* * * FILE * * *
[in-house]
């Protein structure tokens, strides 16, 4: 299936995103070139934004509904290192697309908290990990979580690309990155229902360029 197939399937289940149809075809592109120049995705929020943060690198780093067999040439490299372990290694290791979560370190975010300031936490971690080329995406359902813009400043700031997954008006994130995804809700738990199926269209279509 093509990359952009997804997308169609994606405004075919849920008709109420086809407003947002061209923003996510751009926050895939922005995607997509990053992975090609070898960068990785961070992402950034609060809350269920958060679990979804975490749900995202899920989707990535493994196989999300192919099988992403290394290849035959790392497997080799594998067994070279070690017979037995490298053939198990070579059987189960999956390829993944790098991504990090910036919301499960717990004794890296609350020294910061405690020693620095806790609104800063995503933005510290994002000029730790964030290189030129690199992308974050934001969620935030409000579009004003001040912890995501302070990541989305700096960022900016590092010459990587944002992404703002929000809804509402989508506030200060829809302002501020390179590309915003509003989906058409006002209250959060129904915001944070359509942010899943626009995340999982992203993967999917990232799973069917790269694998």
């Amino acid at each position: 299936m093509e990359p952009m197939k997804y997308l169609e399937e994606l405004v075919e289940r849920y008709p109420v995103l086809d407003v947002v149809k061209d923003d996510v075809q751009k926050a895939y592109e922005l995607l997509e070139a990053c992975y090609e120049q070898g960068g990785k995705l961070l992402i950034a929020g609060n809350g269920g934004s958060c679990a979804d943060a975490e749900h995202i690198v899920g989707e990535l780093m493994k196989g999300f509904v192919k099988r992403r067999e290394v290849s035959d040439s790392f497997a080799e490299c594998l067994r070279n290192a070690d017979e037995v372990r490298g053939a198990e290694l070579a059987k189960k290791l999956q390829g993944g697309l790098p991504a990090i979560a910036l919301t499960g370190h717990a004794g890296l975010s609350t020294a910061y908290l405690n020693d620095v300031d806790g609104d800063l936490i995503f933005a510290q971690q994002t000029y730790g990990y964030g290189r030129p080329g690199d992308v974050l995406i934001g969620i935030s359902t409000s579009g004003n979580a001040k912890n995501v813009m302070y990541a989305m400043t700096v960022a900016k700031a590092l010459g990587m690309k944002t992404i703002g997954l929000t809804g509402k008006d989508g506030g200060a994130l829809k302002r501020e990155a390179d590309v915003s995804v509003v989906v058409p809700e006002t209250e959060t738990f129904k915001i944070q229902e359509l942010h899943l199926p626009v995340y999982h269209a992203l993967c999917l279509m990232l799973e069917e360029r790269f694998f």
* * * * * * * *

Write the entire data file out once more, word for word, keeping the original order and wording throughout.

[in-house]
């Protein structure tokens, strides 16, 4: 299936995103070139934004509904290192697309908290990990979580690309990155229902360029 197939399937289940149809075809592109120049995705929020943060690198780093067999040439490299372990290694290791979560370190975010300031936490971690080329995406359902813009400043700031997954008006994130995804809700738990199926269209279509 093509990359952009997804997308169609994606405004075919849920008709109420086809407003947002061209923003996510751009926050895939922005995607997509990053992975090609070898960068990785961070992402950034609060809350269920958060679990979804975490749900995202899920989707990535493994196989999300192919099988992403290394290849035959790392497997080799594998067994070279070690017979037995490298053939198990070579059987189960999956390829993944790098991504990090910036919301499960717990004794890296609350020294910061405690020693620095806790609104800063995503933005510290994002000029730790964030290189030129690199992308974050934001969620935030409000579009004003001040912890995501302070990541989305700096960022900016590092010459990587944002992404703002929000809804509402989508506030200060829809302002501020390179590309915003509003989906058409006002209250959060129904915001944070359509942010899943626009995340999982992203993967999917990232799973069917790269694998």
């Amino acid at each position: 299936m093509e990359p952009m197939k997804y997308l169609e399937e994606l405004v075919e289940r849920y008709p109420v995103l086809d407003v947002v149809k061209d923003d996510v075809q751009k926050a895939y592109e922005l995607l997509e070139a990053c992975y090609e120049q070898g960068g990785k995705l961070l992402i950034a929020g609060n809350g269920g934004s958060c679990a979804d943060a975490e749900h995202i690198v899920g989707e990535l780093m493994k196989g999300f509904v192919k099988r992403r067999e290394v290849s035959d040439s790392f497997a080799e490299c594998l067994r070279n290192a070690d017979e037995v372990r490298g053939a198990e290694l070579a059987k189960k290791l999956q390829g993944g697309l790098p991504a990090i979560a910036l919301t499960g370190h717990a004794g890296l975010s609350t020294a910061y908290l405690n020693d620095v300031d806790g609104d800063l936490i995503f933005a510290q971690q994002t000029y730790g990990y964030g290189r030129p080329g690199d992308v974050l995406i934001g969620i935030s359902t409000s579009g004003n979580a001040k912890n995501v813009m302070y990541a989305m400043t700096v960022a900016k700031a590092l010459g990587m690309k944002t992404i703002g997954l929000t809804g509402k008006d989508g506030g200060a994130l829809k302002r501020e990155a390179d590309v915003s995804v509003v989906v058409p809700e006002t209250e959060t738990f129904k915001i944070q229902e359509l942010h899943l199926p626009v995340y999982h269209a992203l993967c999917l279509m990232l799973e069917e360029r790269f694998f």